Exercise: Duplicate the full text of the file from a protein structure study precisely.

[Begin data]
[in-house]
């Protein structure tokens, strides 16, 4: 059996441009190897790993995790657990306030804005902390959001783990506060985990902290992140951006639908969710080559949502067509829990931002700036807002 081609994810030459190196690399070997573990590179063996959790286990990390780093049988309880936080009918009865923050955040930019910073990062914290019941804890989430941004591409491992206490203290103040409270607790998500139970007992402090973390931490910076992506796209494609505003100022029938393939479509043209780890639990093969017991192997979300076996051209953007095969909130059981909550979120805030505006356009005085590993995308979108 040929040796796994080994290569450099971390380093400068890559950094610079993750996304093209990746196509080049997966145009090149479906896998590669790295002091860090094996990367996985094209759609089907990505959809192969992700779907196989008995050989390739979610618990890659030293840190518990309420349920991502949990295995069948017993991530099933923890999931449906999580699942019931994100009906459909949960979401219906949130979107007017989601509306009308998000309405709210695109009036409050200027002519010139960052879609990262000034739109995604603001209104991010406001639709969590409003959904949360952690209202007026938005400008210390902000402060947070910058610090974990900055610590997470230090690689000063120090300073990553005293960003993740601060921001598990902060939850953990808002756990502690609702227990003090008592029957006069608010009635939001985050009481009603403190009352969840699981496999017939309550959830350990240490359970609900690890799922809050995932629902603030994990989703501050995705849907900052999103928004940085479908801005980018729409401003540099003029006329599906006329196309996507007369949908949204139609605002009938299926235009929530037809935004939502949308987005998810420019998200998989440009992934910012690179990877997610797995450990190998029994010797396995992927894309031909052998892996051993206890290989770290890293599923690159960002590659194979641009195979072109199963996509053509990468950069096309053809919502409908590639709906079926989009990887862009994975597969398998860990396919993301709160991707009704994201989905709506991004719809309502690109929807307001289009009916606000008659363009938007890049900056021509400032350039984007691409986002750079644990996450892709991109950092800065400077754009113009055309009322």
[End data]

[in-house]
């Protein structure tokens, strides 16, 4: 059996441009190897790993995790657990306030804005902390959001783990506060985990902290992140951006639908969710080559949502067509829990931002700036807002 081609994810030459190196690399070997573990590179063996959790286990990390780093049988309880936080009918009865923050955040930019910073990062914290019941804890989430941004591409491992206490203290103040409270607790998500139970007992402090973390931490910076992506796209494609505003100022029938393939479509043209780890639990093969017991192997979300076996051209953007095969909130059981909550979120805030505006356009005085590993995308979108 040929040796796994080994290569450099971390380093400068890559950094610079993750996304093209990746196509080049997966145009090149479906896998590669790295002091860090094996990367996985094209759609089907990505959809192969992700779907196989008995050989390739979610618990890659030293840190518990309420349920991502949990295995069948017993991530099933923890999931449906999580699942019931994100009906459909949960979401219906949130979107007017989601509306009308998000309405709210695109009036409050200027002519010139960052879609990262000034739109995604603001209104991010406001639709969590409003959904949360952690209202007026938005400008210390902000402060947070910058610090974990900055610590997470230090690689000063120090300073990553005293960003993740601060921001598990902060939850953990808002756990502690609702227990003090008592029957006069608010009635939001985050009481009603403190009352969840699981496999017939309550959830350990240490359970609900690890799922809050995932629902603030994990989703501050995705849907900052999103928004940085479908801005980018729409401003540099003029006329599906006329196309996507007369949908949204139609605002009938299926235009929530037809935004939502949308987005998810420019998200998989440009992934910012690179990877997610797995450990190998029994010797396995992927894309031909052998892996051993206890290989770290890293599923690159960002590659194979641009195979072109199963996509053509990468950069096309053809919502409908590639709906079926989009990887862009994975597969398998860990396919993301709160991707009704994201989905709506991004719809309502690109929807307001289009009916606000008659363009938007890049900056021509400032350039984007691409986002750079644990996450892709991109950092800065400077754009113009055309009322």